Charlie Troop 1/9th Cavalry Bunker City by Edd Hogeboom

Posted on November 25, 2011

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Jack had asked Edd if he knew for sure who was 22. 22 is a call  sign  assigned to a pilot in the Red or Attack Cobra Platoon. Edd Call sign was 16 because he was the Scout Platoon Commander. Jack’s call sign would have been from 31 to 36 since he was a lift pilot.

Hey Jack,

Yes, I believe “double deuce” could have been Ray Mohr. I always called him double deuce or double D. Plus I suffer from CRS (Can’t Remember S_ _ t), I’m told there’s a lot of it going around, especially when you reach our age and have had a few head traumas along the way.

If memory serves me at all, I believe it was he and I that discovered what was referred to as “Bunker City” a few days before Christmas ‘ 69. The Air Force was supposed to Arc-lite it, I believe, on first light of Dec. 24 (stand-down was to begin later that day). Our “6,” Major Tredway, let us do the BDA since we found it — one problem, the “real high altitude pilots” of the AF dropped their “bags” about 12 clicks to the North of our assigned target. They requested that we come to that location and give a BDA (that’s another story for another day). Let it suffice to say the entire body count was of approximately 20 to 30 individuals that had long hair all over their bodies, their eyes weren’t slanted and they lived in trees and caves. We were allowed to work it again (since the AF couldn’t waste another 2 1/2 Million on another Arc-lite) on Christmas Day (of course, we could only fire if fired upon). It apparently was an engineering platoon of NVA and (possibly) some ChiCom, building the complex. They were very lightly armed and offered little resistance.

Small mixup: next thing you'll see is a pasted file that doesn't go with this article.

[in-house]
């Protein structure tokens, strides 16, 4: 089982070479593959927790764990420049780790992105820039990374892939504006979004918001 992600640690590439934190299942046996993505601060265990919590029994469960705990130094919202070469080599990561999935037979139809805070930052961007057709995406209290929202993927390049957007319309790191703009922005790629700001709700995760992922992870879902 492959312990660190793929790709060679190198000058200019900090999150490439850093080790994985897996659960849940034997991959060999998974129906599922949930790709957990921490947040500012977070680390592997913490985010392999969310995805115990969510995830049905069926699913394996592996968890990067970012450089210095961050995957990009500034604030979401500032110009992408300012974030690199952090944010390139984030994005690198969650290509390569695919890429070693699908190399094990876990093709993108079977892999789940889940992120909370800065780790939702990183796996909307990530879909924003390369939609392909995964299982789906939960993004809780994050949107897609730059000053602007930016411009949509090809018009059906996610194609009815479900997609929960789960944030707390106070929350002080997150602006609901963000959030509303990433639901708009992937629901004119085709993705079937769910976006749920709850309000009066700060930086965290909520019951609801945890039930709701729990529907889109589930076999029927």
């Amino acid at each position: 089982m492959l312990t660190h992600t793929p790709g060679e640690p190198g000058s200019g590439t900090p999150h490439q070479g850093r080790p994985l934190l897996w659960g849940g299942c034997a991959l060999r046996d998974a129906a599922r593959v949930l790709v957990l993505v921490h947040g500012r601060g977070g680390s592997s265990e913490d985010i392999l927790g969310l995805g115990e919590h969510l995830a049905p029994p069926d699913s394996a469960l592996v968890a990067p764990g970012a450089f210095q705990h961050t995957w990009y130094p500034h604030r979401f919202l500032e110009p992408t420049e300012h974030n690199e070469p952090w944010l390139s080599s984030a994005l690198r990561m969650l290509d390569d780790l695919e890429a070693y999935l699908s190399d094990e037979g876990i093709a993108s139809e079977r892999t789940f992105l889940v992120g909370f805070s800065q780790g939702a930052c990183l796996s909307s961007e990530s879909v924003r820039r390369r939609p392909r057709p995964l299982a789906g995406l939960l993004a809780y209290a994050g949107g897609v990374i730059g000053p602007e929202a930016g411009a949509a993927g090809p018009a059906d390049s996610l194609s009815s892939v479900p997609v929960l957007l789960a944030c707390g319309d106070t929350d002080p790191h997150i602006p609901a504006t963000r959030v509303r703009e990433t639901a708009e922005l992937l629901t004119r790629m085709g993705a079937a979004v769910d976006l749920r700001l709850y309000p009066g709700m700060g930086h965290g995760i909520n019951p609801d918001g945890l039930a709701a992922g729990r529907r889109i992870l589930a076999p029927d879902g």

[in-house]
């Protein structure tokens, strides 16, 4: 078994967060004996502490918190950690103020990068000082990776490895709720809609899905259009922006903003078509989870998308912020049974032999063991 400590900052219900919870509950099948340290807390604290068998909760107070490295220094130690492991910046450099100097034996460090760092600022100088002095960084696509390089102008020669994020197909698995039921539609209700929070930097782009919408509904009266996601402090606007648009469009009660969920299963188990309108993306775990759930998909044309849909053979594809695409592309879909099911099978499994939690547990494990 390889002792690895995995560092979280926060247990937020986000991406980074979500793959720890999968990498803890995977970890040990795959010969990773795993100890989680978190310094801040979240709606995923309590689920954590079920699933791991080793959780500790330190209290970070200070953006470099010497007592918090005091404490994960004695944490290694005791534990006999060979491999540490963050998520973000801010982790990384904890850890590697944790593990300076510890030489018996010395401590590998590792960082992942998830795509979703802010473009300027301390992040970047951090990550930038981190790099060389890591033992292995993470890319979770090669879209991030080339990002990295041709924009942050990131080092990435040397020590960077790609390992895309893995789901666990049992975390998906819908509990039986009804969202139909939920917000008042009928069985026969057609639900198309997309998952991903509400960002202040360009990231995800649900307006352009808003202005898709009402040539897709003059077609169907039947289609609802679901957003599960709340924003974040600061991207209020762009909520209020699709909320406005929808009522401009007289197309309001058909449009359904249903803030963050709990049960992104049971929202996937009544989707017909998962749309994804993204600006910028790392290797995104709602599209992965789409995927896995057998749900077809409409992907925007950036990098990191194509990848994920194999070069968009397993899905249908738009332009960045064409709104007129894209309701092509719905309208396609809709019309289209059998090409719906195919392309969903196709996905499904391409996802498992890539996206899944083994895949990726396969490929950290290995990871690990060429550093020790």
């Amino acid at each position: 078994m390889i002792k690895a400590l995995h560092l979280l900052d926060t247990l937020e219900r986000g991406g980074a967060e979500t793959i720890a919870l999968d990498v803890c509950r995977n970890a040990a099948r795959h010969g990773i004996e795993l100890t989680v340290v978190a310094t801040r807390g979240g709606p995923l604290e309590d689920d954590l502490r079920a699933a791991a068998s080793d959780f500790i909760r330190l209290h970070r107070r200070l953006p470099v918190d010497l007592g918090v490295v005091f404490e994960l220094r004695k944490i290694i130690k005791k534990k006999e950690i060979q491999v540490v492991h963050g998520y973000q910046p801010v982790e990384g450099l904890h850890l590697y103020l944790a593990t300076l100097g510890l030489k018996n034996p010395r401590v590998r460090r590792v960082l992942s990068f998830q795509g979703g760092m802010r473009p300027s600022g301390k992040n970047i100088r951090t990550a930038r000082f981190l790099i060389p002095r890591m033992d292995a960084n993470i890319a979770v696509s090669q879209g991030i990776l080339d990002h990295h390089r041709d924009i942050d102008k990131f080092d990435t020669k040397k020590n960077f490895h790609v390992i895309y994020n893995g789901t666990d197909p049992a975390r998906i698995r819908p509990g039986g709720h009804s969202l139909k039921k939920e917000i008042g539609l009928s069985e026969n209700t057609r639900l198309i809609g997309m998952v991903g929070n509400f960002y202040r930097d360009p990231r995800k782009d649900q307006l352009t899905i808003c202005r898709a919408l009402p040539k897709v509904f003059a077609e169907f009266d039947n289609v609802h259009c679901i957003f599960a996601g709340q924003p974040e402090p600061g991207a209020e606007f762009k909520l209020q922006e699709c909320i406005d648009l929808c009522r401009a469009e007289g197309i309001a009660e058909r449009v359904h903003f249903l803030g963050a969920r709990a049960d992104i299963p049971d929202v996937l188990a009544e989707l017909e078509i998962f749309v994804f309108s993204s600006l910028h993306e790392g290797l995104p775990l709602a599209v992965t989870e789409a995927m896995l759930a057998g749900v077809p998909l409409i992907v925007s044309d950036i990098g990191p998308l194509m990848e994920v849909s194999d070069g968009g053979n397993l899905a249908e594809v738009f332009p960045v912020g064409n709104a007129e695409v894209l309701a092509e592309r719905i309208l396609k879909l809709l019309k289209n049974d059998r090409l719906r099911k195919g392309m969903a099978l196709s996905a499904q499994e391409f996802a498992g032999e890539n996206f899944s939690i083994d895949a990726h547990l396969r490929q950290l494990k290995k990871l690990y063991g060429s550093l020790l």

I probably did one of the most stupid moves of my short tour over there that day. The triple canopy was so thick; it was very difficult to visualize the situation at ground level. So at the urging (and ultimately it was always my decision) of my crew, we hovered down through an opening next to a cliff area. As my crew chief was directing me down through the trees a few inches at a time, I saw something very black out of the corner of my right eye. A cave entrance had been carved into the cliff wall and a tripod was set up on the floor at the entrance to the cave with a wooden chair directly behind it. They had placed their firing position at a point that would allow them to fire up and out through the same hole I was hovering down through…talk about a pucker factor going to an instant and solid ten. I still thank God that Charlie took a break that day!

To end this story (I haven’t really let myself think about this for many years, so forgive my “venting a little”), we hovered on down until we were beneath the triple canopy and proceeded to chase these guys back into their holes. I can’t recall the crew chief’s name (I do recall pulling him out of the bay of my LOH a day or two later for being already high on dope and trying to light a joint during my preflight. I was going hit him when my observer grabbed my arm and said, ” No Chief, they’ll Court Marshall you if you hit him — then he stepped between us and he punched the guys lights out!} Anyway, what I didn’t know was that this Crew Chief had brought an explosive device one of the LRRPs had helped him make. It contained Willy Petes, frags, nails, concussion grenades and CS. He told me right before he lit the second fuse to hover over the largest bunker of the twelve or so they had already built. He said he had a Christmas present for Charlie. Our skids were about ten feet from the top of the bunker. He tried to toss it through the door of what appeared to be a command bunker.

Needless to say, he hit the edge of the opening and his package fell right in front of the bunker. He screams that we have about 5 seconds to get out of the way. Fortunately, it took about 8 to 10 seconds for his package to actually explode. The CS just about did us in. My rotor wash, trapped under that triple canopy, was whipping it all around us and especially into the cockpit. I grabbed for my gas mask from under the seat, which was a total waste. Not only wasn’t it keeping the gas out, the lens were a nice dark amber color that did not permit me to see out of the mask. I finally found the markers I used to get to that point and found my way back to the “hole” I came down through and just prayed Charlie wasn’t going to be sitting in that cave when we started hovering back up a few inches at a time. That was Christmas Day of 1969. We were just thankful to get back to Phouc Vinh that night and with ourselves, and our “Pink Team” still intact.

May God Bless you and yours,

edd hogeboom, Cav 16

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